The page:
“This is a favour for friends and I don’t buy your analysis,” said Mr Doherty.

Labour enterprise spokesman Aodhán Ó Ríordáin said the Tánaiste’s explanation “lacks credibility” and claimed Mr Varadkar was treating the public like fools.

Three occasions

Mr Varadkar said he had spoken to Dr Ó Tuathail on three occasions over the weekend. The first time he spoke to him was to find out what the story in Village magazine - which revealed the leak on Saturday - was about and on the second occasion to determine the date on which he had sent the document to him. The third time Dr Ó Tuathail contacted him to ask if the NAGP should issue a statement and he replied that was up to the NAGP.

Aontú TD Peadar Tóibín said “your actions were unethical, underhand and deceitful” and may have been illegal.

Mr Varadkar was silent for several seconds when Mr Tóibín asked if he had ever leaked confidential Cabinet information and then said “nothing of this nature”.

Independent TD Mattie McGrath referred to the Tánaiste’s remarks that he was not close friends with Dr Ó Tuathail but there was a photo of the two of them at a march.

Mr Varadkar said that was at a Pride march. “We all know what the innuendo is,” he said. “I know what’s being said and it’s not true.”

The Tánaiste rejected a claim by Independent TD Catherine Connolly that he “bought off” a major campaign of opposition to Fine Gael in the European and local elections threatened by the NAGP. He said they wanted to do the right thing.

At the end of the debate, Minister for Further Education Simon Harris intervened to say he wanted to clarify messages relating to him from Dr Ó Tuathail that had been released.

In response to a request for a copy of the new GP deal, made before Mr Varadkar had passed it on, Mr Harris told Dr Ó Tuathail he would: “Make inquiries on that” and suggested: “Let’s grab a coffee soon”.

Mr Harris told the Dáil “I afforded somebody a courtesy of a response” and said the only inquiry he made was to ask if the report would be published on the Department of Health website. “And I don’t believe I ever had coffee” with Dr Ó Tuathail, he added.

‘Clean bill of health’

Earlier the Dáil was told Mr Varadkar had not leaked any documents before or since he gave the confidential contract negotiated between the last government and the IMO to the rival GP group.

“He hasn’t done anything like this before or since,” Taoiseach Micheál Martin said of Mr Varadkar’s decision to send the contract to the NAGP in April of last year.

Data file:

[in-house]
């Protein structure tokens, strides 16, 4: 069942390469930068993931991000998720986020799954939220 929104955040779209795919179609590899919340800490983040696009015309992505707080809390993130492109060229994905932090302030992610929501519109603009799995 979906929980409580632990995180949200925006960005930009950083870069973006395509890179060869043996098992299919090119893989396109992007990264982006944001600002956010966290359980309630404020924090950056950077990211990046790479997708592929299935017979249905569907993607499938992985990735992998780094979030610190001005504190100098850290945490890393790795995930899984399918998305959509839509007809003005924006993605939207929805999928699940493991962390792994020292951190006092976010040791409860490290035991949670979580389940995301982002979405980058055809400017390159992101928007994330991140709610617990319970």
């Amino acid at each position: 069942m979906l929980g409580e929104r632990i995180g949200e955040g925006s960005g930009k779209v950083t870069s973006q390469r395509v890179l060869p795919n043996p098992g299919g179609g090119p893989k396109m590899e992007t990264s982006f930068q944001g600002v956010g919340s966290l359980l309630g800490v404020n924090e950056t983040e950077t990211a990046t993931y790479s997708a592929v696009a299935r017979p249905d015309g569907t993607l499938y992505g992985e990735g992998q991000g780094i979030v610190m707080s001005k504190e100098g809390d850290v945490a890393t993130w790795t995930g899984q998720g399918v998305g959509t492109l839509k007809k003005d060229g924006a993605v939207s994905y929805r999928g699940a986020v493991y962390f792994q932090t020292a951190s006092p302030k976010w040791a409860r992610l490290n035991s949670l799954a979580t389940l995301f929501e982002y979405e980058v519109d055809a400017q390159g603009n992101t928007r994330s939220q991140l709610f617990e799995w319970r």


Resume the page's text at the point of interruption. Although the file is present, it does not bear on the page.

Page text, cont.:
Sinn Féin leader Mary Lou McDonald accused the Taoiseach of “weasel words”.

“You’ve essentially given him a clean bill of health. You have said these are matters of not best practice. Weasel words if ever I heard them,” she said.

Labour leader Alan Kelly repeatedly asked Mr Martin if he planned to sanction the Tánaiste, but the Taoiseach did not respond.

During leaders’ questions Ms McDonald said the leaking of the document was not motivated by the public interest. She said the move was “giving a dig out to a friend” whose organisation was in competition with the IMO for their “members, their subscriptions and influence”. The NAGP subsequently collapsed and went into liquidation in July 2019.

She said it was clear that Mr Varadkar “abused his position as taoiseach”.

Ms McDonald asked when the Tánaiste told Mr Martin that he had leaked the document. She wanted to know when Mr Varadkar obtained the document and if he informed any officials about this.

Mr Martin said he had asked his department’s secretary general to check what documentation was there in relation to the issue. He said there was only one letter from the NAGP which related to its concern about the removal of medical cards from patients in a primary care reimbursement service.

‘Something to hide’

He said Ms McDonald seemed to believe there was voluminous correspondence but there was none and he called on her to withdraw a remark that he had refused to publish documents. He claimed she was “trying to create the impression that I have something to hide”.

She asked “how you arrived at the conclusion that there was no criminality involved, nothing to see here bar the failure to use best practice”.

Mr Martin asked her “have you asserted criminality”, adding “you need to make up your mind”.

The Taoiseach said the Tánaiste phoned him on Saturday about the matter. He added that he had no involvement with the last government.

“I have given nobody any clean bill of health,” Mr Martin said.

Mr Kelly said the issue needed to be dealt with quickly because the public was drawn back to “times of golden circles and the Galway tent and friends in high places and all that and we’d thought it had all gone”.

Mr Kelly repeated his call for the Taoiseach to sanction the Tánaiste.

Mr Martin said his concern was that there should be full accountability to the House and that Mr Varadkar would provide this.